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The Video That Changed the N.C.A.A.

This is the Education Briefing, a weekly update on the most important news in U.S. education. . Today, the story of one TikTok that changed the N …

The Video That Changed the N.C.A.A.
17.03.2022 00:25

This is the Education Briefing, a weekly update on the most important news in U.S. education. .

Today, the story of one TikTok that changed the N.C.A.A. forever.

The Video That Changed The N.c.a.a.

Sedona Prince of the Oregon Ducks, right, celebrated a win — on and off the court.Credit…Carmen Mandato/Getty Images

The video that changed the game

In March 2021, the college basketball player Sedona Prince posted a video on TikTok.

“This is our weight room,” Prince said in the video, pointing at a sorry stack of hand weights at the N.C.A.A. women’s basketball tournament. “Let me show y’all the men’s weight room,” she said before panning across a state-of-the art facility for the men’s tournament, crammed with machines and benches.

Prince’s video immediately went viral — and, my colleague Billy Witz writes, led to big changes in the N.C.A.A.

After the video, the association commissioned a gender-equity review in college basketball. The video and review also led to a vast array of changes in the women’s tournament, such as branding it with the “March Madness” moniker, a move the N.C.A.A. had previously resisted.

“Every budget line is compared and contrasted,” said Dan Gavitt, the N.C.A.A.’s senior vice president for basketball. “Where there are differences, they are resolved in the name of equity.”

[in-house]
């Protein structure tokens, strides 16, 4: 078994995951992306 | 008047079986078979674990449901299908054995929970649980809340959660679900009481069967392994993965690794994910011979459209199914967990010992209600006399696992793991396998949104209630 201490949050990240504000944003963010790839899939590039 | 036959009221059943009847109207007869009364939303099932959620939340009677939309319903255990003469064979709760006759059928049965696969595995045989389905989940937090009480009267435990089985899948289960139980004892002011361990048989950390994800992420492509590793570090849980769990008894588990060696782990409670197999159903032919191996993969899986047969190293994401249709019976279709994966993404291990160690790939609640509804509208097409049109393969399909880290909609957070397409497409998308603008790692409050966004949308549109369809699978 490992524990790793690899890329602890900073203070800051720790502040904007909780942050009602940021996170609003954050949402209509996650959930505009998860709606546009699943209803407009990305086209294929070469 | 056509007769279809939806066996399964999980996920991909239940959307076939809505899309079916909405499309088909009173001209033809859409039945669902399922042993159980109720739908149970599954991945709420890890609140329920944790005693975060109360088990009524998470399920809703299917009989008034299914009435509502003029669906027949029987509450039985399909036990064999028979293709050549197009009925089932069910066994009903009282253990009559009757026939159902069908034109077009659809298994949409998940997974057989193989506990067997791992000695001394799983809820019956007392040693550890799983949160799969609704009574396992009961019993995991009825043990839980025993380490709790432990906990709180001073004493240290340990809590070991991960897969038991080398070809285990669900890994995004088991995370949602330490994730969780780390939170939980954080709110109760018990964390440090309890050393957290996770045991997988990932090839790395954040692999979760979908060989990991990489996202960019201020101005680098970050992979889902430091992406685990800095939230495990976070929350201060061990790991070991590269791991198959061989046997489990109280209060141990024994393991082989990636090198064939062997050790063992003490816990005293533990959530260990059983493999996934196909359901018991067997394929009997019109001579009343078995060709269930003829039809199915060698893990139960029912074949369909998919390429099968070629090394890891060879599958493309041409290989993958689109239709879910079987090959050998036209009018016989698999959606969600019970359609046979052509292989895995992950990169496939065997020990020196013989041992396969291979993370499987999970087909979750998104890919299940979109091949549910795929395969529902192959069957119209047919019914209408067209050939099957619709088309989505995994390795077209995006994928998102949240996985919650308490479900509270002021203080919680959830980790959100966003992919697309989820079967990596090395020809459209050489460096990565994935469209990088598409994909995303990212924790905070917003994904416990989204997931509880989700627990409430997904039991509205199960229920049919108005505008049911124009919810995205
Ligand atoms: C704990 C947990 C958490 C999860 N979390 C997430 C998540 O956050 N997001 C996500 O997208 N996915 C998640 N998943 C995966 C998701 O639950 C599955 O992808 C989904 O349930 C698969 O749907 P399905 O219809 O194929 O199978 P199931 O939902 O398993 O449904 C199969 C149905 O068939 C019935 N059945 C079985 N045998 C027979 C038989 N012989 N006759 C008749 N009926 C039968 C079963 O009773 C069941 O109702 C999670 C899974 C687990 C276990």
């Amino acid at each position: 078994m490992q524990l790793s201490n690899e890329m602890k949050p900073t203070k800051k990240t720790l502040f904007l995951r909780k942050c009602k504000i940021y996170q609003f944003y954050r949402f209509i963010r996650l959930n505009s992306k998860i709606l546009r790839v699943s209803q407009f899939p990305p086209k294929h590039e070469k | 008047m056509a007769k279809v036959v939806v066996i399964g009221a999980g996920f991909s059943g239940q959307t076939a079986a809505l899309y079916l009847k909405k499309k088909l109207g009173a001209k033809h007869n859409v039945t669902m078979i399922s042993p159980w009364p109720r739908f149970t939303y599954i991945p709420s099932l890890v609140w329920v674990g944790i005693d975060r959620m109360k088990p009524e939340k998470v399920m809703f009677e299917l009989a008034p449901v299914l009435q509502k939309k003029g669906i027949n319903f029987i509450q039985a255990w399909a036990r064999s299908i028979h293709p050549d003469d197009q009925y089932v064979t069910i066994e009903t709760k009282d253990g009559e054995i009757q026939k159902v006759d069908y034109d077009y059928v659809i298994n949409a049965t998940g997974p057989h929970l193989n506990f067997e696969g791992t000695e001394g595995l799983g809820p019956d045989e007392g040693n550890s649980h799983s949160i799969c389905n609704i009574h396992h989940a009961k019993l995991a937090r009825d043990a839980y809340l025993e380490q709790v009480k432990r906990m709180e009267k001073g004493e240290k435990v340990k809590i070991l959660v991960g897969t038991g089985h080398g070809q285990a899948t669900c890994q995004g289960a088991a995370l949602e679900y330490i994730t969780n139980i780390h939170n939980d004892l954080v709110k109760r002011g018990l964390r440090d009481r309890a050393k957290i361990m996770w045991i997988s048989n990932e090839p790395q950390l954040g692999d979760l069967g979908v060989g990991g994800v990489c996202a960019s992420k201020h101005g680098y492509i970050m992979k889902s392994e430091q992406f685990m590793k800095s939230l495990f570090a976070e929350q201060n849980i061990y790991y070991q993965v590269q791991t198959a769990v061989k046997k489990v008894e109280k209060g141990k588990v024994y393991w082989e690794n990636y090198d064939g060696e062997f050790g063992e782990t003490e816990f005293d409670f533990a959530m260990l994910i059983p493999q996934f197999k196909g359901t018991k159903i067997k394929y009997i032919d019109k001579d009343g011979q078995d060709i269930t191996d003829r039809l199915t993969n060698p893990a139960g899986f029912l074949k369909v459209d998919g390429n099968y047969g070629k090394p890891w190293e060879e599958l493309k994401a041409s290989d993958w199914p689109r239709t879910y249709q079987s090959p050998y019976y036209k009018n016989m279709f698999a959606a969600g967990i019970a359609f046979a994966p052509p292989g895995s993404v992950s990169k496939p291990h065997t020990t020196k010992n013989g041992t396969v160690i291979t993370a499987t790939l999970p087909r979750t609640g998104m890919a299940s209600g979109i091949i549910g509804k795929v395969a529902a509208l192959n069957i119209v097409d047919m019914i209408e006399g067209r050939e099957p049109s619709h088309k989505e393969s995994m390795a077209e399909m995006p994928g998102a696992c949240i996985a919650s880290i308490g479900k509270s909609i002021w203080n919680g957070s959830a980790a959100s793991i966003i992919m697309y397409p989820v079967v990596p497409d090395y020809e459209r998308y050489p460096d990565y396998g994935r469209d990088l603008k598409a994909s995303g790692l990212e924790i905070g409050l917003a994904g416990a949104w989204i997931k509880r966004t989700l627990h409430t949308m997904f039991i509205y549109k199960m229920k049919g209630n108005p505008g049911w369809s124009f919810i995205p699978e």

Prince accomplished last March what generations before her could not: She showed the disparity between the tournaments in a manner that could not be explained away.

When asked if there would have been a report without Prince’s video, Cori Close, the coach of U.C.L.A.’s women’s basketball team, did not take long to respond. “The short answer is no,” she said.

In other N.C.A.A. news:

  • The N.C.A.A. basketball tournaments are beginning this week. You can see (and print) brackets for the men’s tournament and women’s tournament here.

  • The women: Three of the top seeds were in the same position last season: Stanford, which won it all last year; N.C. State; and South Carolina, with its powerhouse defense. Louisville is the only new No. 1, but just barely: It was a No. 2 seed last year. Read about the rest of the field.

  • The men: Last year, Gonzaga lost to Baylor in the championship game, spoiling its perfect season. Both teams are among the four top seeds this year, joining Kansas. The surprise of the group? Arizona, which had not even made the tournament in recent seasons. Read about the rest of the field.

  • Some historically Black universities, like Texas Southern, have low seeds. That often means they must prove they belong in the tournament — even after they’ve already proved it.

What else we’re reading


  • Gov. Gavin Newsom of California signed a law that will prevent an enrollment drop at the University of California, Berkeley, after a lawsuit challenging the school’s growth.

  • Lawrence Ray moved into his daughter’s dormitory at Sarah Lawrence College and had a cultlike hold over her friends. Charged with several crimes, including racketeering conspiracy, extortion and sex trafficking, he stands trial in Federal District Court in Manhattan.